We’re all familiar with Underwriters Lab, and we’re used to seeing the UL symbol on the cord tag of our electrical appliances. But things electrical – which were just being introduced when UL was founded in 1894 – have given way to things electronic. And (depending on who you’re listening to) sooner or later, everything electronic (including all those UL-labeled appliances) will end up as part of the Internet of Things (IoT).
Earlier in the year, the UL published a cybersecurity standard “for the testing and certification of connection devices.” UL 2900 aims to address what has been one of the more significant barriers to wider spread IoT adoption: security.
While some have welcomed UL jumping in with their Cyber Assurance Program – they believe that it’s useful to have a third party certification available in this arena – there’s concern that there are already so many security requirements established by vertical industry segment, that there’s really no room to adopt a truly common set of standards.
EE Times last week published in interesting article on this, including a Q&A session they had with UL, and I thought it would be interesting to pull out some of the highlights. (All material in quotes in this post comes also comes from the EE Times article, which can be found here.)
- UL has been in the security space for more than two deca
des, and have been dealing with cybersecurity for the past decade, so they have some experience and credibility in the area. (UL was the organization that developed FIPS 140 (The Federal Information Processing Standards used by the US Government.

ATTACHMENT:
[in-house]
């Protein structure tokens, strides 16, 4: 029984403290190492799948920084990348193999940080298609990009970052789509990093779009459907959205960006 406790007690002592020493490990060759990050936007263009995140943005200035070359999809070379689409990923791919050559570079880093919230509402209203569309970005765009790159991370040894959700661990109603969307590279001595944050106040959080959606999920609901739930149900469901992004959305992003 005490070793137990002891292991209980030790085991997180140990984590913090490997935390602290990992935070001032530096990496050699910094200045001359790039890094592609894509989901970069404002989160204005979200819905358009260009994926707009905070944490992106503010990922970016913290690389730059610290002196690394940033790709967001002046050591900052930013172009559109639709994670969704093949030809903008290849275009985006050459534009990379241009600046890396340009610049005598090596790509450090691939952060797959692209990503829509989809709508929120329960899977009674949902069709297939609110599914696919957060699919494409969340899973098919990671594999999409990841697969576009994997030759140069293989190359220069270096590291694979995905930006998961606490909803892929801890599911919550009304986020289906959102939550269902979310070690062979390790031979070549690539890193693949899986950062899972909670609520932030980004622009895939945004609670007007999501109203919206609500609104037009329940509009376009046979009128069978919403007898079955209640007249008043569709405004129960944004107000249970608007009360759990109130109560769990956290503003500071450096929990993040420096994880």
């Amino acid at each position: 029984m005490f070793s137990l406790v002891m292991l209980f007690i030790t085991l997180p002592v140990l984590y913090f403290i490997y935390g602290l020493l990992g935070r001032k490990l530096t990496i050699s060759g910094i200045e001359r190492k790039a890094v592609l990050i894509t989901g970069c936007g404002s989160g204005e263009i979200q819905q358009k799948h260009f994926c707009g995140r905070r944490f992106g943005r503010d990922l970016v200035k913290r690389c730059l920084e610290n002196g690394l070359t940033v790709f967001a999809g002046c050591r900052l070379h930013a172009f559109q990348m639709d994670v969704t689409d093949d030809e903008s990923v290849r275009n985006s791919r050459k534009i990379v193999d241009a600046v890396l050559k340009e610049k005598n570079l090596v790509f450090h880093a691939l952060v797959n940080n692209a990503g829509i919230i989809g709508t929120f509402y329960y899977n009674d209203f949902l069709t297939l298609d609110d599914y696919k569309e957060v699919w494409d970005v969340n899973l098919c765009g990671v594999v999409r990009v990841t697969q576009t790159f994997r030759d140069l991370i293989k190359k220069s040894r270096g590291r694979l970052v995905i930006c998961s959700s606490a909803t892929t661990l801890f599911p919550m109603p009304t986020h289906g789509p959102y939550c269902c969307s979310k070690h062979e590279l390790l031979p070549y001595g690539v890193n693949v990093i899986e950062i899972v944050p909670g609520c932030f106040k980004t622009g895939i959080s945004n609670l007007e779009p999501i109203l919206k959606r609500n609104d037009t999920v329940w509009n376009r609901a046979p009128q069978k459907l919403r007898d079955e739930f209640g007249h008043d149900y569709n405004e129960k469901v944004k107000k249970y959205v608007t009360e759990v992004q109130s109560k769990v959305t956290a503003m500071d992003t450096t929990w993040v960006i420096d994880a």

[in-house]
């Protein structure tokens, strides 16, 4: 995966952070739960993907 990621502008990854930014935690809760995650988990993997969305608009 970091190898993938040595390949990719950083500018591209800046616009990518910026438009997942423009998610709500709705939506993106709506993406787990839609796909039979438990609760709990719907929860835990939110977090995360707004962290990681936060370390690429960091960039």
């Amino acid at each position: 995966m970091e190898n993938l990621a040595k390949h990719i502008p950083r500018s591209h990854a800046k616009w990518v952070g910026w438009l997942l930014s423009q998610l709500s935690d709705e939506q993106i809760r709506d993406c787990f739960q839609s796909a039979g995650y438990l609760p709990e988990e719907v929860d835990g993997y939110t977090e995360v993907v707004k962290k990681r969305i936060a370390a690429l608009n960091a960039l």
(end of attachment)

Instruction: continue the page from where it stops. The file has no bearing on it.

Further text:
- They decided to create their Cyber Assurance Program (CAP) once the saw the security problems were emerging in areas beyond traditional IT. They saw that “risks are spreading out into HVAC, automotive, lighting, factory automation and medical fields” – i.e., the IoT world. CAP was in response to this, and – more directly – to a request from the Department of Homeland Security to “develop testable security criteria, through which UL can test, validate, authenticate and certify networked devices.”
- This is the testing they do: “Software used within products – ranging from chips to components and systems. We look at existing vulnerabilities, defects and patches known to third-party vendors. We test to discover coding errors and security loopholes in software, operating systems or networks. We see how a system accesses remote devices and do software updates. We offer structured penetration testing regimen, and see if we can plug those holes. We define flaws and weaknesses and provide scientific repeatable and reproducible testing criteria.”
- Of interest: they’ll test automotive components, but not vehicles themselves. Too much of the data they’ need belongs to the automotive industry, and is not available through NIST, which is the database they use for information on vulnerabilities.
Those are some of the highlights. If you’re building an IoT application (other than a connected vehicle) and you think UL certification might be useful, check out the full article, or take a look at UL.com.